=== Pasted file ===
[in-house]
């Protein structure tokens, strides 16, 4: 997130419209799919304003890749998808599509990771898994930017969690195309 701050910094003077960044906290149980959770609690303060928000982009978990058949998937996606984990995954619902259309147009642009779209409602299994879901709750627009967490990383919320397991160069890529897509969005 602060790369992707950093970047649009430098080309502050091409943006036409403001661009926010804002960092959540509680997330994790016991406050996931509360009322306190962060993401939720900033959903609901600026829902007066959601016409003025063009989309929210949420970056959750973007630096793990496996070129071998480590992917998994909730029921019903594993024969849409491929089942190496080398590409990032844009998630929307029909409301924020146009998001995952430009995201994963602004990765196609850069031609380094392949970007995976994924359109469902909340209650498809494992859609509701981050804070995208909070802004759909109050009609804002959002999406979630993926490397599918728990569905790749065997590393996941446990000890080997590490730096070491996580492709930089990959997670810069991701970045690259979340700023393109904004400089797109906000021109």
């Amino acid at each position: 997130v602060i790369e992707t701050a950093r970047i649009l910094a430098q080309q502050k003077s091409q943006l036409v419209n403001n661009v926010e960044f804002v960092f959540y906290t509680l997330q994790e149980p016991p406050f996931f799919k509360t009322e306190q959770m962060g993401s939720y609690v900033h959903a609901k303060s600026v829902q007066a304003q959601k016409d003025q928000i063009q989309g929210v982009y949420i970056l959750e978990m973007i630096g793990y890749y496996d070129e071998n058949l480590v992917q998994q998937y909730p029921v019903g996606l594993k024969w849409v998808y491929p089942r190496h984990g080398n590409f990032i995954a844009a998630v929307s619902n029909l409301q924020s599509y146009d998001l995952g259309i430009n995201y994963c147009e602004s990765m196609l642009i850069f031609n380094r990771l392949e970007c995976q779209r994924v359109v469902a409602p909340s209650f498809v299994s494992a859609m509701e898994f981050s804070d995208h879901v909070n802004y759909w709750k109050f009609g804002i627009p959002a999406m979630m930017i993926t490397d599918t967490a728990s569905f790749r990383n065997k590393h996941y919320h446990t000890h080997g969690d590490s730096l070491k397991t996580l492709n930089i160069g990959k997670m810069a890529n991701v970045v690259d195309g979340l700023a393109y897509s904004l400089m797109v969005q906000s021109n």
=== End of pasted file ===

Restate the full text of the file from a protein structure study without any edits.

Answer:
[in-house]
């Protein structure tokens, strides 16, 4: 997130419209799919304003890749998808599509990771898994930017969690195309 701050910094003077960044906290149980959770609690303060928000982009978990058949998937996606984990995954619902259309147009642009779209409602299994879901709750627009967490990383919320397991160069890529897509969005 602060790369992707950093970047649009430098080309502050091409943006036409403001661009926010804002960092959540509680997330994790016991406050996931509360009322306190962060993401939720900033959903609901600026829902007066959601016409003025063009989309929210949420970056959750973007630096793990496996070129071998480590992917998994909730029921019903594993024969849409491929089942190496080398590409990032844009998630929307029909409301924020146009998001995952430009995201994963602004990765196609850069031609380094392949970007995976994924359109469902909340209650498809494992859609509701981050804070995208909070802004759909109050009609804002959002999406979630993926490397599918728990569905790749065997590393996941446990000890080997590490730096070491996580492709930089990959997670810069991701970045690259979340700023393109904004400089797109906000021109």
């Amino acid at each position: 997130v602060i790369e992707t701050a950093r970047i649009l910094a430098q080309q502050k003077s091409q943006l036409v419209n403001n661009v926010e960044f804002v960092f959540y906290t509680l997330q994790e149980p016991p406050f996931f799919k509360t009322e306190q959770m962060g993401s939720y609690v900033h959903a609901k303060s600026v829902q007066a304003q959601k016409d003025q928000i063009q989309g929210v982009y949420i970056l959750e978990m973007i630096g793990y890749y496996d070129e071998n058949l480590v992917q998994q998937y909730p029921v019903g996606l594993k024969w849409v998808y491929p089942r190496h984990g080398n590409f990032i995954a844009a998630v929307s619902n029909l409301q924020s599509y146009d998001l995952g259309i430009n995201y994963c147009e602004s990765m196609l642009i850069f031609n380094r990771l392949e970007c995976q779209r994924v359109v469902a409602p909340s209650f498809v299994s494992a859609m509701e898994f981050s804070d995208h879901v909070n802004y759909w709750k109050f009609g804002i627009p959002a999406m979630m930017i993926t490397d599918t967490a728990s569905f790749r990383n065997k590393h996941y919320h446990t000890h080997g969690d590490s730096l070491k397991t996580l492709n930089i160069g990959k997670m810069a890529n991701v970045v690259d195309g979340l700023a393109y897509s904004l400089m797109v969005q906000s021109n």